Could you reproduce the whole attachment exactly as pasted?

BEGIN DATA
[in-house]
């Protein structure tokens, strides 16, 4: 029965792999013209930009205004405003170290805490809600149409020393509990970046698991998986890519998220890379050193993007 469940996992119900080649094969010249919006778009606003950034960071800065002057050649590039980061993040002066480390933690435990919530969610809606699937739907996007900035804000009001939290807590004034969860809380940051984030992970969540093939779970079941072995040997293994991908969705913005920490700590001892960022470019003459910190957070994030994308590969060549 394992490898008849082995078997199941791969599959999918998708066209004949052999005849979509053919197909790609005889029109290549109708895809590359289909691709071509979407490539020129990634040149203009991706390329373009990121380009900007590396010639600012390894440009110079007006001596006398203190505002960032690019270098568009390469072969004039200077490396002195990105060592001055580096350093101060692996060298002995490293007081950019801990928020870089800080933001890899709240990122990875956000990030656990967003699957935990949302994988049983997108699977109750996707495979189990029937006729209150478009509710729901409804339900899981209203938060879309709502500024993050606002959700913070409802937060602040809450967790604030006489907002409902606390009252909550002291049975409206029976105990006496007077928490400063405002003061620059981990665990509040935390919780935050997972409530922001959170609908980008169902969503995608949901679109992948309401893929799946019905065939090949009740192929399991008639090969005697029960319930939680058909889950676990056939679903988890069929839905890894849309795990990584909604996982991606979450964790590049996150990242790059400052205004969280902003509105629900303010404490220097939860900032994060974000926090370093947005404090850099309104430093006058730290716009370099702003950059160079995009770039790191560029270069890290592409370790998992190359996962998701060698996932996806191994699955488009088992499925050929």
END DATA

[in-house]
């Protein structure tokens, strides 16, 4: 029965792999013209930009205004405003170290805490809600149409020393509990970046698991998986890519998220890379050193993007 469940996992119900080649094969010249919006778009606003950034960071800065002057050649590039980061993040002066480390933690435990919530969610809606699937739907996007900035804000009001939290807590004034969860809380940051984030992970969540093939779970079941072995040997293994991908969705913005920490700590001892960022470019003459910190957070994030994308590969060549 394992490898008849082995078997199941791969599959999918998708066209004949052999005849979509053919197909790609005889029109290549109708895809590359289909691709071509979407490539020129990634040149203009991706390329373009990121380009900007590396010639600012390894440009110079007006001596006398203190505002960032690019270098568009390469072969004039200077490396002195990105060592001055580096350093101060692996060298002995490293007081950019801990928020870089800080933001890899709240990122990875956000990030656990967003699957935990949302994988049983997108699977109750996707495979189990029937006729209150478009509710729901409804339900899981209203938060879309709502500024993050606002959700913070409802937060602040809450967790604030006489907002409902606390009252909550002291049975409206029976105990006496007077928490400063405002003061620059981990665990509040935390919780935050997972409530922001959170609908980008169902969503995608949901679109992948309401893929799946019905065939090949009740192929399991008639090969005697029960319930939680058909889950676990056939679903988890069929839905890894849309795990990584909604996982991606979450964790590049996150990242790059400052205004969280902003509105629900303010404490220097939860900032994060974000926090370093947005404090850099309104430093006058730290716009370099702003950059160079995009770039790191560029270069890290592409370790998992190359996962998701060698996932996806191994699955488009088992499925050929």